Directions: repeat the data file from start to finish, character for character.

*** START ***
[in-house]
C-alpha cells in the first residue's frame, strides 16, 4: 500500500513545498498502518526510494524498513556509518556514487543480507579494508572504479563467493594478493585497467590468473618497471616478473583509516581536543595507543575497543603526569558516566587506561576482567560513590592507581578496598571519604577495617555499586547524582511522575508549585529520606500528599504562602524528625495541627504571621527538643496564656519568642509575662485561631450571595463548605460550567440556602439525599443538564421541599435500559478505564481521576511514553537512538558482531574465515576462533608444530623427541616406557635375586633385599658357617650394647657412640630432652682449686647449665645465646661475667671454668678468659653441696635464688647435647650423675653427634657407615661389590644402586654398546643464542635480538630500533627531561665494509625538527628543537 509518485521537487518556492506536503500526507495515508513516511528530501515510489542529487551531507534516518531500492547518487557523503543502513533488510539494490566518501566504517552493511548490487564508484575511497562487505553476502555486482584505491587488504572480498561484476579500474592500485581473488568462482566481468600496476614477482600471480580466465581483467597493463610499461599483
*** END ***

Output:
[in-house]
C-alpha cells in the first residue's frame, strides 16, 4: 500500500513545498498502518526510494524498513556509518556514487543480507579494508572504479563467493594478493585497467590468473618497471616478473583509516581536543595507543575497543603526569558516566587506561576482567560513590592507581578496598571519604577495617555499586547524582511522575508549585529520606500528599504562602524528625495541627504571621527538643496564656519568642509575662485561631450571595463548605460550567440556602439525599443538564421541599435500559478505564481521576511514553537512538558482531574465515576462533608444530623427541616406557635375586633385599658357617650394647657412640630432652682449686647449665645465646661475667671454668678468659653441696635464688647435647650423675653427634657407615661389590644402586654398546643464542635480538630500533627531561665494509625538527628543537 509518485521537487518556492506536503500526507495515508513516511528530501515510489542529487551531507534516518531500492547518487557523503543502513533488510539494490566518501566504517552493511548490487564508484575511497562487505553476502555486482584505491587488504572480498561484476579500474592500485581473488568462482566481468600496476614477482600471480580466465581483467597493463610499461599483